Karl William Edmark, MD, was a cardiovascular surgeon and lifelong inventor who was committed to improving outcomes for patients undergoing cardiac surgery. His best-known contribution was to defibrillation science. In the early to mid-1950s, defibrillators used alternating current (AC), which was unreliable and used a high-voltage waveform.
In 1955, Edmark founded Physio Control Corporation to design and manufacture defibrillators and other medical equipment. Dr. Edmark developed a defibrillator that utilized direct current (DC), which provided lower-energy shocks with less trauma to patients and was more reliable and effective in terminating ventricular fibrillation. Edmark’s invention, known as the Edmark Pulse Defibrillator, was first used to save the life of a 12-year-old girl in Seattle, Washington in 1961.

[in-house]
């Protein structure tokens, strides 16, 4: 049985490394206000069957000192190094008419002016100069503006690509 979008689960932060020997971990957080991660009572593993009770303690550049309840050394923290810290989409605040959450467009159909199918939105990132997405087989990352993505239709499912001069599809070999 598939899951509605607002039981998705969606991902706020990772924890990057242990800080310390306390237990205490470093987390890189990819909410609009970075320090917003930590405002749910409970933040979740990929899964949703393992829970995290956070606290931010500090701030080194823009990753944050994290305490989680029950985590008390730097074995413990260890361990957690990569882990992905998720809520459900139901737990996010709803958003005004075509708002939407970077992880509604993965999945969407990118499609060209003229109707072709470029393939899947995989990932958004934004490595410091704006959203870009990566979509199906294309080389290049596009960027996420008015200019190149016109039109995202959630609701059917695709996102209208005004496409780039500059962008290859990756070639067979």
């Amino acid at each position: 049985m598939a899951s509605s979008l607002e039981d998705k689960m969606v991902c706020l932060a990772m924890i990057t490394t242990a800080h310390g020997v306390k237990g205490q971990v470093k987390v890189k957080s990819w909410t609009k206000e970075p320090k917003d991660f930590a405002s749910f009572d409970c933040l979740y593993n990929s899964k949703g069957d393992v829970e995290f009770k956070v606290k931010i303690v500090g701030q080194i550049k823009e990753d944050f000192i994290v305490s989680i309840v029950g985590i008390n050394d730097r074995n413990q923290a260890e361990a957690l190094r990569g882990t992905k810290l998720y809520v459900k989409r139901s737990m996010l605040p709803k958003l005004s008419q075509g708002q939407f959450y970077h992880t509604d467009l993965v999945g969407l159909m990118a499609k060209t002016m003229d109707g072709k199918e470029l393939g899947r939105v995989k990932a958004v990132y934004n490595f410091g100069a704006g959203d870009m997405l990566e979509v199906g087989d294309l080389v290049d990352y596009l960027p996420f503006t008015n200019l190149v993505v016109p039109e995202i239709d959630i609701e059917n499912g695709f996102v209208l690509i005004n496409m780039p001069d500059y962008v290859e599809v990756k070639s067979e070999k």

Dr. Edmark hired W. Hunter Simpson to direct the company’s growth, while he continued to develop products to benefit patients with cardiac conditions. Edmark’s company went on to revolutionize emergency medical care by introducing the first portable defibrillator/monitor that allowed paramedics to provide defibrillation in the field before transporting the patient to the hospital. This improvement was an important factor in the advent of Seattle’s 1970 Medic 1 program.
Submitted to NEMSM June 2008 by Cygnus Business Publications